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747 Super Firefighter Tanker is Coming....

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posted on Aug, 18 2015 @ 02:16 PM
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The 747 Super Tanker that Evergreen Intl. (now bankrupt) had plans to create is now being resurrected in light of the wild fires that continue to devastate year after year. Global SuperTanker Services, LLC is now slated to take the fire fighting equipment from the older Evergreen 747 tanker and install it into N492EV, a Boeing 747-400BCF (Boeing Converted Freighter) that has been just sitting around unused since 2013.
It will give it a 19,600 gallon capacity, largest of any firefighting plane in the world.



All different kinds of aircraft that have been used to fight fires, from tiny Air Boss tankers to the oversized Erickson S-64 Aircrane helicopter. But the biggest and baddest of them all was the Evergreen Supertanker, a modified 747 that has recently been sidelined due to financial woes. A new company plans to change that.








The plan is to strip the firefighting systems from the current Evergreen Supertanker 747-100 and install them into a Boeing 747-400BCF (Boeing Converted Freighter). The new aircraft (registration N492EV) previously flew for Evergreen International and Japan Airlines before that, but has been parked since December of 2013. The 747-400 will be a very nice upgrade for the Global SuperTanker Services crew because it has more powerful engines than the 747-100. The company claims they’ll be able to carry 19,600 gallons of retardant or water for 4,000 miles. By comparison, Tanker 10’s DC-10 tri-jet carries 11,600 gallons. That’s a big increase.


flightclub.jalopnik.com...




posted on Aug, 18 2015 @ 02:22 PM
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a reply to: Sammamishman

Wow...pretty interesting idea...I would be more interested in seeing the demonstration on a live fire..wondering why they didn't demo it...thanks



posted on Aug, 18 2015 @ 02:56 PM
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a reply to: chrismarco

They did. They could only use it when requested though. If the USFS didn't ask for the help from it, they couldn't just fly in with it and use it.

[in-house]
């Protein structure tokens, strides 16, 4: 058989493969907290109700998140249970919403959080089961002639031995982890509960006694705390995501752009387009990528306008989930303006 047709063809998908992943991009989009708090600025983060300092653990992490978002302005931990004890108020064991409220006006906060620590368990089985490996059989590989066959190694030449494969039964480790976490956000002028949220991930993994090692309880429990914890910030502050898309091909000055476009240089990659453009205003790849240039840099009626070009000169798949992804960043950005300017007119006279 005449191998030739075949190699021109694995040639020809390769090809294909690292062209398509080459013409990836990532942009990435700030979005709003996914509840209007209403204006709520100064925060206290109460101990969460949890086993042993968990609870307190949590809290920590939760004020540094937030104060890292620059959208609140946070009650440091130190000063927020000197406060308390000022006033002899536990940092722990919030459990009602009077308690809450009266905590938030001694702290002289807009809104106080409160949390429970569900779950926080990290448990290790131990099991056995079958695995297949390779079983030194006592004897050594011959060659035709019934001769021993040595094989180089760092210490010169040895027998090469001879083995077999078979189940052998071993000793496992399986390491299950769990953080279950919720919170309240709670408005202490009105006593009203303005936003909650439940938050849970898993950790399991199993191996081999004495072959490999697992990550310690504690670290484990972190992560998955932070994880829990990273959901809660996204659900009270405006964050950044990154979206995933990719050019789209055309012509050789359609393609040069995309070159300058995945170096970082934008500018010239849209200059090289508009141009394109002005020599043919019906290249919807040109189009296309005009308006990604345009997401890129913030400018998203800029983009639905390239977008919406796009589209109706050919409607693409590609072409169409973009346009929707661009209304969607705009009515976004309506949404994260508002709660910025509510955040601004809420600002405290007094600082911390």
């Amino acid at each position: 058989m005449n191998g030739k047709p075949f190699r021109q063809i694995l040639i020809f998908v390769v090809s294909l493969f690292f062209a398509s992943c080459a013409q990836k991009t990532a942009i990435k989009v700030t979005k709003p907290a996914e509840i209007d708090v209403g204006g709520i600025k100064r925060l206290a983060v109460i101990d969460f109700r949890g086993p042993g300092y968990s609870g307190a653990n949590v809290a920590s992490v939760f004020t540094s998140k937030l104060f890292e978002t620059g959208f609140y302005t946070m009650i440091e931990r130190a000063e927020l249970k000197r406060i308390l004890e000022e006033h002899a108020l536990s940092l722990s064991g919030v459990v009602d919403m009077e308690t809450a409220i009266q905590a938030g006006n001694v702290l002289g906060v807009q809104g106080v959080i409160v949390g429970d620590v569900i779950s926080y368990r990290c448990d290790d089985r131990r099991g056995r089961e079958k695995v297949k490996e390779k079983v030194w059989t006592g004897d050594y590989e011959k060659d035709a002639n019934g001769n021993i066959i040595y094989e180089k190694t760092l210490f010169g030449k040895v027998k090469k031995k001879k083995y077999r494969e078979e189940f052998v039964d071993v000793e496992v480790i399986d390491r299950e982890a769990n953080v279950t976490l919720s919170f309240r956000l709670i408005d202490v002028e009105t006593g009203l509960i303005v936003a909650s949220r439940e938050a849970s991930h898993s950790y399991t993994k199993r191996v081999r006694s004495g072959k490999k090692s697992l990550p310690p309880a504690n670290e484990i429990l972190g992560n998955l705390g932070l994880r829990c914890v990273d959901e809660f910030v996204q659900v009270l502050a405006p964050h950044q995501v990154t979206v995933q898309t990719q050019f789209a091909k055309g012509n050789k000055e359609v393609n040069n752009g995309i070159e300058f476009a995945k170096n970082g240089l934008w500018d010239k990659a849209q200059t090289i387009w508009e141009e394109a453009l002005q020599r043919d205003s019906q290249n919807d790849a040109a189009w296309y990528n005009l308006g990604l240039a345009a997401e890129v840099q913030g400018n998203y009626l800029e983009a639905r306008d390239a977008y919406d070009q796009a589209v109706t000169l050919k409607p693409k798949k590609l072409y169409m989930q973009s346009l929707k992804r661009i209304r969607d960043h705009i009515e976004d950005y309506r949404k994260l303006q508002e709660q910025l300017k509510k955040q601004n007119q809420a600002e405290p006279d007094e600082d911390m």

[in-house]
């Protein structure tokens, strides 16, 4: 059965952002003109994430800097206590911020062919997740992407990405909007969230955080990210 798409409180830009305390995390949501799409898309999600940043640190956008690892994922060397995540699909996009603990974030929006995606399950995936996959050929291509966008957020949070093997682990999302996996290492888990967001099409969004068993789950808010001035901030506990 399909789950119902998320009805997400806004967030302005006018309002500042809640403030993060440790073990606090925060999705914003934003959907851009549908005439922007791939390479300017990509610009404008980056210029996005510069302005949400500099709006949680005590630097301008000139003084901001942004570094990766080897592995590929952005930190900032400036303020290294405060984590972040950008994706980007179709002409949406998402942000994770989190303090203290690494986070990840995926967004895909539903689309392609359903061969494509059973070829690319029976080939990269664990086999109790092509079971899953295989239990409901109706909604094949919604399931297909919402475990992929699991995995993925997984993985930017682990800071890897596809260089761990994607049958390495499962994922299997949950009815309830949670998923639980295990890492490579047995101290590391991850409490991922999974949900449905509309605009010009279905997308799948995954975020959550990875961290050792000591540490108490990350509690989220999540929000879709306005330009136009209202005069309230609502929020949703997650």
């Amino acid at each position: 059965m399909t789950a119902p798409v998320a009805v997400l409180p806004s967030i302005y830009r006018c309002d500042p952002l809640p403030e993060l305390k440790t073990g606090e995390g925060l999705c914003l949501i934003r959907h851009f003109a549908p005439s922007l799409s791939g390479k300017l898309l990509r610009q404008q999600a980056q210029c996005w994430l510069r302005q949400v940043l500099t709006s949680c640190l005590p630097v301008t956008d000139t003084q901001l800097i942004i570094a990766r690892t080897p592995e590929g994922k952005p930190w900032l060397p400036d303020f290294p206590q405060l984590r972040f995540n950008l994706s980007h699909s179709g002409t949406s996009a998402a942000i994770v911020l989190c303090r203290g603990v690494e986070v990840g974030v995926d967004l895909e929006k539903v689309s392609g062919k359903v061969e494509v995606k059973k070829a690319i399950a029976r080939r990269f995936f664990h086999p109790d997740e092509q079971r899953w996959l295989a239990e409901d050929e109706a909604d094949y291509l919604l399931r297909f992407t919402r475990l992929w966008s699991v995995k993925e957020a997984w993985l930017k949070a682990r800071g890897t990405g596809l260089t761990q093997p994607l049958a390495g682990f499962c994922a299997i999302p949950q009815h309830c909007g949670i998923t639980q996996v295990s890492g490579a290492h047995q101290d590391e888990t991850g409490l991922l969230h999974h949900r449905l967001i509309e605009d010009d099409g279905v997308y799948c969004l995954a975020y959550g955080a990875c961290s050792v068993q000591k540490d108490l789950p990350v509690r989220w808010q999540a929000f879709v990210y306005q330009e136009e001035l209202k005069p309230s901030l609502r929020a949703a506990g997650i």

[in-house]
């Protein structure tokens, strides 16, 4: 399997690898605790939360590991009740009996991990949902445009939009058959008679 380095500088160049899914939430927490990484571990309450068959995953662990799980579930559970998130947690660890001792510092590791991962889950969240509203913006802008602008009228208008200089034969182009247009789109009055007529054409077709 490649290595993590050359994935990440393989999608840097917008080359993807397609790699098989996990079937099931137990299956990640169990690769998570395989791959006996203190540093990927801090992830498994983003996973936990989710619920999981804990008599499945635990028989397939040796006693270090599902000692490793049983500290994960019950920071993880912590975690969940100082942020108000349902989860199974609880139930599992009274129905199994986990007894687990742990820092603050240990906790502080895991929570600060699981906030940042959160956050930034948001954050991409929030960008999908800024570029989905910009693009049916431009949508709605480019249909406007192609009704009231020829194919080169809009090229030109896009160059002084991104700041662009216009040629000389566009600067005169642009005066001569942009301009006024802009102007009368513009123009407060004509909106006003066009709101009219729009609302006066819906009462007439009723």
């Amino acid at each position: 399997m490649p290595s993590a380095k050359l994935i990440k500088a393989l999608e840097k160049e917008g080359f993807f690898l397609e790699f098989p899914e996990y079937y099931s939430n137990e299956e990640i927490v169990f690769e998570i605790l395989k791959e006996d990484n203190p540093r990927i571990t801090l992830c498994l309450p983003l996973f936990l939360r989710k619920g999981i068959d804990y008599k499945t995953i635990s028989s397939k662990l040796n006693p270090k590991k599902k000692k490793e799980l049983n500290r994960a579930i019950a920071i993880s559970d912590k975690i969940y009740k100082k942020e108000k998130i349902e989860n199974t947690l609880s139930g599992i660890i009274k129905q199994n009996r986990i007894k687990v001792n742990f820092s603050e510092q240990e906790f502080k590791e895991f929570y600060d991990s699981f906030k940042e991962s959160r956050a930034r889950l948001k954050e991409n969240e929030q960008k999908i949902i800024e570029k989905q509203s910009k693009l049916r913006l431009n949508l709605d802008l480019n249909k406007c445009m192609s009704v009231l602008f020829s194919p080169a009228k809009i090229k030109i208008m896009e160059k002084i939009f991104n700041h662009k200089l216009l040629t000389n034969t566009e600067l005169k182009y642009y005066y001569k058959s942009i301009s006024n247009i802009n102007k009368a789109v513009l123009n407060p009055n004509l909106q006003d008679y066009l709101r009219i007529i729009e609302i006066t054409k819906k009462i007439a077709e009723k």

posted on Aug, 18 2015 @ 03:27 PM
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a reply to: Sammamishman

Very practical idea but a very expensive one I guess...




posted on Aug, 18 2015 @ 03:29 PM
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originally posted by: Zaphod58
a reply to: chrismarco

They did. They could only use it when requested though. If the USFS didn't ask for the help from it, they couldn't just fly in with it and use it.



Reading the link you posted it does make you wonder about the cost effectiveness. Maybe lots of smaller craft would be cheaper, have the same effect and also have a quicker turn around time in terms of filling up again.



posted on Aug, 18 2015 @ 03:45 PM
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a reply to: zatara

Yes. It's expensive.

However however the cost balances out in the end.

Though I imagine it's worth the cost if it's saving lives and property.


Of course this kind of capability doesn’t come cheap. While helicopters and smaller aircraft might cost a few thousand dollars per hour to fight fires, Supertanker comes in close to $30,000/hour. This does fuel the cost-effectiveness debate, but with Supertanker delivering at least eight times as much retardant as the typical tanker in the fleet, the math keeps it in the same dollar per gallon-delivered range as other aircraft.



posted on Aug, 18 2015 @ 07:25 PM
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a reply to: Nexttimemaybe

They're currently flying Bae-146s, MD-80s, and a DC-10 as a modernized fast fleet test. The DC-10 is already established in the fleet, but they're testing various smaller jets to replace the older tankers.



posted on Aug, 23 2015 @ 02:42 PM
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wouldnt this put a lt of pressure on the airframes flying low and slow over fires, especailly at the wing roots, and engine roots



posted on Aug, 23 2015 @ 02:42 PM
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a reply to: weemadmental

It does, but they reinforce those areas as they're putting the tanks in.



posted on Aug, 23 2015 @ 02:54 PM
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a reply to: Zaphod58

Thanks Zap, how many flight hours are they expecting to get, surely cant be too high a number ?

weemad



posted on Aug, 23 2015 @ 02:59 PM
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a reply to: weemadmental

They'll last a lot longer than you think. Depending on age and condition of the center wing box they can get 5-6,000+ hours out of them. Most of their flights will be an hour or less and they undergo more inspections than the average aircraft.



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